Burnet Institute has played a key role in the development of new tests to measure exposure to the malaria parasite, Plasmodium falciparum (Pf), essential to guide and evaluate malaria control interventions.
Current approaches based on responses to a small number of selected antigens can produce precise exposure estimates at low cost, but are not designed to detect short-term or gradual changes, or estimate Pf exposure in individuals.
Using data-adaptive statistical methods, the research team, including Burnet’s Head, Centre for Biomedical Research, Professor James Beeson, identified combinations of antibody responses that maximised information on an individual’s recent exposure to Pf.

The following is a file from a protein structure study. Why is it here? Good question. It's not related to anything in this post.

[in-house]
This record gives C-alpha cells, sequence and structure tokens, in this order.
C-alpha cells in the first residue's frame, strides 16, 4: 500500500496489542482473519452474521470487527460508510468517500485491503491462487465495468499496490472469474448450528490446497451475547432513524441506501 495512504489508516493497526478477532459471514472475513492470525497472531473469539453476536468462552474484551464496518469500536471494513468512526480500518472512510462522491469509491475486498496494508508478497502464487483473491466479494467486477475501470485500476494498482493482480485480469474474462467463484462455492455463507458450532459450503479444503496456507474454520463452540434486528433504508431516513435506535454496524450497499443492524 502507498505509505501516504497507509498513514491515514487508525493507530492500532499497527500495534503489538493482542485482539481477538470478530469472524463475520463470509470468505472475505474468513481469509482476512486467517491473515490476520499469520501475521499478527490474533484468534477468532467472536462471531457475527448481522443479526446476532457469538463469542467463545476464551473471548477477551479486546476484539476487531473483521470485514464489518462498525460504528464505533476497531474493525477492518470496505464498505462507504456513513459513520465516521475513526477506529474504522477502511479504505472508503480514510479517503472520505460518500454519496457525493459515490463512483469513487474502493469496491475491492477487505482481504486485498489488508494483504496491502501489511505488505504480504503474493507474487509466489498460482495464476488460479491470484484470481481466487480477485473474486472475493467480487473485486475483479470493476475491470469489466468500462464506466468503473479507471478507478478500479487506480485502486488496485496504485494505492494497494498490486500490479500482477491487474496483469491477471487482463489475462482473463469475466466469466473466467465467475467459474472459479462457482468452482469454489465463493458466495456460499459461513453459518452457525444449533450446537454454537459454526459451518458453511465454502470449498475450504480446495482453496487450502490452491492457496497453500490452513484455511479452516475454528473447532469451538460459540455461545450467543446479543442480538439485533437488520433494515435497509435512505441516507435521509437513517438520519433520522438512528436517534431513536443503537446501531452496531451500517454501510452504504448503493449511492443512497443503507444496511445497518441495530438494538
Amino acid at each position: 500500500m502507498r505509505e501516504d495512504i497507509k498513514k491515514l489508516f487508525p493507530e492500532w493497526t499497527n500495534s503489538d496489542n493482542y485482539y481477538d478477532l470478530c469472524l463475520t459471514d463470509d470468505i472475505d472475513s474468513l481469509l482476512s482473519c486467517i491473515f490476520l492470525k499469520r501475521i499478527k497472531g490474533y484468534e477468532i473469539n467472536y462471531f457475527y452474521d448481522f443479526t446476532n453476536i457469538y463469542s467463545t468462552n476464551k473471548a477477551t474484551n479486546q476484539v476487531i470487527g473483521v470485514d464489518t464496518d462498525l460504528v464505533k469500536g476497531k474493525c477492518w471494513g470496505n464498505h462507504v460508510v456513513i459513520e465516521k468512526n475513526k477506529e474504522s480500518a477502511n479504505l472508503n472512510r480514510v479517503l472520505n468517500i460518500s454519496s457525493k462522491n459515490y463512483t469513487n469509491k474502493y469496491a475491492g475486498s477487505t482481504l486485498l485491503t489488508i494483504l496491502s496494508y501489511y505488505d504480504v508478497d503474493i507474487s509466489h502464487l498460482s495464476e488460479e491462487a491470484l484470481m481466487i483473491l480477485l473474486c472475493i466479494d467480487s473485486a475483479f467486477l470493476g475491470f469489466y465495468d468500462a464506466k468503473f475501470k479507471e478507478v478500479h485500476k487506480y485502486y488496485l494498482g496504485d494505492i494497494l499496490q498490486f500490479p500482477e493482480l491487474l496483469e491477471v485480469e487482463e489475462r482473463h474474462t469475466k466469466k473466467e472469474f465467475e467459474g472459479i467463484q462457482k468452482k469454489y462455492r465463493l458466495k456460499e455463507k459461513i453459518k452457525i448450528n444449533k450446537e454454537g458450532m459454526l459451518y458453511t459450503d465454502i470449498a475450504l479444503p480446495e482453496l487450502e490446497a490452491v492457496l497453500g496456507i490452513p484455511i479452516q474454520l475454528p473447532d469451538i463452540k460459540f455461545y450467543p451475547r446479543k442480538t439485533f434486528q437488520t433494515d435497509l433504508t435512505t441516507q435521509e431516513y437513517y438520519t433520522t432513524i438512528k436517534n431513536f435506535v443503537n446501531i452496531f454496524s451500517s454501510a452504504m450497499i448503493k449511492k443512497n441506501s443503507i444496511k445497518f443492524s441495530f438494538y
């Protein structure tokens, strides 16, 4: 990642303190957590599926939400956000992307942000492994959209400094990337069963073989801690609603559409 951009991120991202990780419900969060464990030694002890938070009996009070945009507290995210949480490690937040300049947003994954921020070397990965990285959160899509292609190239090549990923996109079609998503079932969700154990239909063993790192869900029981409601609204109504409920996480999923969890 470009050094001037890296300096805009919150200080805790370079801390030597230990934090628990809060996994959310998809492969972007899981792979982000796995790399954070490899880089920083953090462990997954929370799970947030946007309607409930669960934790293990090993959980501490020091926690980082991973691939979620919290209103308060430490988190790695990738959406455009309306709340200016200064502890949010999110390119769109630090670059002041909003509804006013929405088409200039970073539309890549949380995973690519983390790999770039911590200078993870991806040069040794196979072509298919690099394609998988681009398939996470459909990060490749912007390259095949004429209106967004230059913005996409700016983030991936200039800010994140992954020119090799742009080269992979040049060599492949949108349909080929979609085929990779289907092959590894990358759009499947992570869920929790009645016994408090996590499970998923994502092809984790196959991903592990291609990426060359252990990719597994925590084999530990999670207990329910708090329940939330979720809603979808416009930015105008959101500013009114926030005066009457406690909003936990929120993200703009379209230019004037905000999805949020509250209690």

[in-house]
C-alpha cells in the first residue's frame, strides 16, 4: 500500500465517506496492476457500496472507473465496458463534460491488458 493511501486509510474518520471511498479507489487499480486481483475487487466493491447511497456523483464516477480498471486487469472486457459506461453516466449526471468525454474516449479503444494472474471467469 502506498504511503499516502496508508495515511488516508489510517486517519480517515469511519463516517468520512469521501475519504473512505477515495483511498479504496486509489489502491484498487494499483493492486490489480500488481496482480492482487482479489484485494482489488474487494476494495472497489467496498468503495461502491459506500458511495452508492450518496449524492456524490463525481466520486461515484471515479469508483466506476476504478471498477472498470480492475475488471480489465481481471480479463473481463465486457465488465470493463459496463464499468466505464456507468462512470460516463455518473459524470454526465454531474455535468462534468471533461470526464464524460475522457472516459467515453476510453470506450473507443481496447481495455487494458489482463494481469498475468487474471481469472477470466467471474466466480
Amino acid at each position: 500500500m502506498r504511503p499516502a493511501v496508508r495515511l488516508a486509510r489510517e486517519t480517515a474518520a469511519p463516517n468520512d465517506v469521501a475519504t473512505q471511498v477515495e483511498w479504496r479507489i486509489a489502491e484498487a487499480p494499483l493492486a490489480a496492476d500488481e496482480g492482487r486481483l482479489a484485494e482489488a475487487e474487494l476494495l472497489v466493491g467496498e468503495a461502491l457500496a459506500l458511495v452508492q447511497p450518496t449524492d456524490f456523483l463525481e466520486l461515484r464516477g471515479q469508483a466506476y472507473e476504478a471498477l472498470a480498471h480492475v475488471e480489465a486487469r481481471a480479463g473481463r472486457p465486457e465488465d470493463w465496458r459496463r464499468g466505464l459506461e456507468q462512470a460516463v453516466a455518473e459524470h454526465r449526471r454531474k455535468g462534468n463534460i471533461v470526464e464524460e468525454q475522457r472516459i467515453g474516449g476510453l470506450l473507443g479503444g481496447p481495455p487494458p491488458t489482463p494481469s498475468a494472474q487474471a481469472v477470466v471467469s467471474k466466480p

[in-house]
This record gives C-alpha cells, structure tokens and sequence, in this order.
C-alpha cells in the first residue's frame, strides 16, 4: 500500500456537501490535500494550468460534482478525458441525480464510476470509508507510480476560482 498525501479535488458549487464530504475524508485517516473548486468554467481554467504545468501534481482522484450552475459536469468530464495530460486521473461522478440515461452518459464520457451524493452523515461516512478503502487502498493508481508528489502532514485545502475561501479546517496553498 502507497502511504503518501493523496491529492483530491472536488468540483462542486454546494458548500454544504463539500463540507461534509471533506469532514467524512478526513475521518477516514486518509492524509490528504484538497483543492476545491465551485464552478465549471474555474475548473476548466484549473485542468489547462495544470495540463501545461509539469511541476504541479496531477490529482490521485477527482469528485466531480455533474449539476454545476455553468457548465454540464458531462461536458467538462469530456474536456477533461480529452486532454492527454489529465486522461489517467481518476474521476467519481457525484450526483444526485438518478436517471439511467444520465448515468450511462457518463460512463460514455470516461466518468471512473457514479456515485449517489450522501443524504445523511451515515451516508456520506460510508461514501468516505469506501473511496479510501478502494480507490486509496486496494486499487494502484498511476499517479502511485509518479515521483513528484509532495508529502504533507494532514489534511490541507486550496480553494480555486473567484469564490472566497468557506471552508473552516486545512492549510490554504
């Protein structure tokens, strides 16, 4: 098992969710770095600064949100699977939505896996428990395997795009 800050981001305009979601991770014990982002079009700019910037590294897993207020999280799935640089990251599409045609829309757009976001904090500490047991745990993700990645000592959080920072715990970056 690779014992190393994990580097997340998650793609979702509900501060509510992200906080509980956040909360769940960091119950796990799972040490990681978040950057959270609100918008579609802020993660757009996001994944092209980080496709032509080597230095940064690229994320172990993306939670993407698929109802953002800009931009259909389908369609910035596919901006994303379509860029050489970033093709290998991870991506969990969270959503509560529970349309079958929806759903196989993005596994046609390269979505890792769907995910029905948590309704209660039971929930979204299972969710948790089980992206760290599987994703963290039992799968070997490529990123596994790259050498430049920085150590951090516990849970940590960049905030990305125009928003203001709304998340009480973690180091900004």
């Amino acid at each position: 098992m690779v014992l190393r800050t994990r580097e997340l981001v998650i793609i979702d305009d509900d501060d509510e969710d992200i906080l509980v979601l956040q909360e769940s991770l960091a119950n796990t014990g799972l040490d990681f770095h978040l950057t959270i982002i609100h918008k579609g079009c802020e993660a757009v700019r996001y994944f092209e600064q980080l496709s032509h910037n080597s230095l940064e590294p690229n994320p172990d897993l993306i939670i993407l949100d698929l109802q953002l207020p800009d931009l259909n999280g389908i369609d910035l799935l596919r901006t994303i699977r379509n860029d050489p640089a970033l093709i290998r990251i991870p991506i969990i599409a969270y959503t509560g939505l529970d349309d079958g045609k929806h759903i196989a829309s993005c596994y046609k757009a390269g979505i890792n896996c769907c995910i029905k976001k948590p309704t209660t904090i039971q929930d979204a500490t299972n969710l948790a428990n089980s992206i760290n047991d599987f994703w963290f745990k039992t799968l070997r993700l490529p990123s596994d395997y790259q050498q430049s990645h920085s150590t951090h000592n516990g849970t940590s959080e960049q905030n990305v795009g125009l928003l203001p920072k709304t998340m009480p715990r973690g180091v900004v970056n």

The research, published in the prestigious Proceedings of the National Academy of Sciences, involved the evaluation of responses to 856 Pf antigens in 186 Ugandan children, for whom detailed Pf exposure data was available.
“Responses to three novel Pf antigens accurately classified whether an individual had been infected within the last 30, 90, or 365 days, whereas responses to six antigens accurately estimated an individual’s malaria incidence in the prior year,” the researchers said.
The research data also suggests that precise estimates of community exposure can be obtained from sampling a small subset of that community.
The research team believes this new approach can be transformed into high-throughput, low-cost, field-based tests useful for surveillance of malaria, and has the potential to be translated into similar tools for other infectious diseases.